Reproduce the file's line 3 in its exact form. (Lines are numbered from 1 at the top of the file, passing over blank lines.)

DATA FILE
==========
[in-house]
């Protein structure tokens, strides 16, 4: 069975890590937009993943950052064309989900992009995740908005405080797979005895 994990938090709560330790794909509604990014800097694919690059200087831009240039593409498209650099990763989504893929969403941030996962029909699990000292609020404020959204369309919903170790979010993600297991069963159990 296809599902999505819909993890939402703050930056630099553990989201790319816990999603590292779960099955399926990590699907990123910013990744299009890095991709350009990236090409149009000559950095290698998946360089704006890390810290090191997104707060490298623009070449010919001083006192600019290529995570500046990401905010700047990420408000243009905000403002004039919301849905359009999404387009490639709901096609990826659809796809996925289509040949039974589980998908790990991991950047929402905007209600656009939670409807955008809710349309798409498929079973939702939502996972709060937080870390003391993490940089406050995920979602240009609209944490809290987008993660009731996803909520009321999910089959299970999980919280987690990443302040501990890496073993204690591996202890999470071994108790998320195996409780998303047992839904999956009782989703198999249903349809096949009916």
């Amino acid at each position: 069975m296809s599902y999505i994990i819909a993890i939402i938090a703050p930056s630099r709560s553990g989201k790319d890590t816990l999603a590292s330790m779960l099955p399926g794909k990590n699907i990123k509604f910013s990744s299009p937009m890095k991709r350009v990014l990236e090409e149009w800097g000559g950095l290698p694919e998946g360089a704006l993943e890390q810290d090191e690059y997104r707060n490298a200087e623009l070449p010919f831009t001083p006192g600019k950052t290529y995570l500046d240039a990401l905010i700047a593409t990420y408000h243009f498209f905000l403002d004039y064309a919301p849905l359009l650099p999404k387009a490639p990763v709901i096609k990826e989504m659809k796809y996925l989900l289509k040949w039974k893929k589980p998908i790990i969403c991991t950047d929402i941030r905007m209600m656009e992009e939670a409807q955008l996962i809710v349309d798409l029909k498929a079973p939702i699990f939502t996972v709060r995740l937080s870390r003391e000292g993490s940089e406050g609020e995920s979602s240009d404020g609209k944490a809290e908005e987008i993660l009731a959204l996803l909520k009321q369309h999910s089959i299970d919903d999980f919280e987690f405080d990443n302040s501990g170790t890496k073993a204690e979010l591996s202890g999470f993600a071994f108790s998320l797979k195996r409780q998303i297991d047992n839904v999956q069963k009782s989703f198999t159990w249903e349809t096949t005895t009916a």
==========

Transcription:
């Amino acid at each position: 069975m296809s599902y999505i994990i819909a993890i939402i938090a703050p930056s630099r709560s553990g989201k790319d890590t816990l999603a590292s330790m779960l099955p399926g794909k990590n699907i990123k509604f910013s990744s299009p937009m890095k991709r350009v990014l990236e090409e149009w800097g000559g950095l290698p694919e998946g360089a704006l993943e890390q810290d090191e690059y997104r707060n490298a200087e623009l070449p010919f831009t001083p006192g600019k950052t290529y995570l500046d240039a990401l905010i700047a593409t990420y408000h243009f498209f905000l403002d004039y064309a919301p849905l359009l650099p999404k387009a490639p990763v709901i096609k990826e989504m659809k796809y996925l989900l289509k040949w039974k893929k589980p998908i790990i969403c991991t950047d929402i941030r905007m209600m656009e992009e939670a409807q955008l996962i809710v349309d798409l029909k498929a079973p939702i699990f939502t996972v709060r995740l937080s870390r003391e000292g993490s940089e406050g609020e995920s979602s240009d404020g609209k944490a809290e908005e987008i993660l009731a959204l996803l909520k009321q369309h999910s089959i299970d919903d999980f919280e987690f405080d990443n302040s501990g170790t890496k073993a204690e979010l591996s202890g999470f993600a071994f108790s998320l797979k195996r409780q998303i297991d047992n839904v999956q069963k009782s989703f198999t159990w249903e349809t096949t005895t009916a």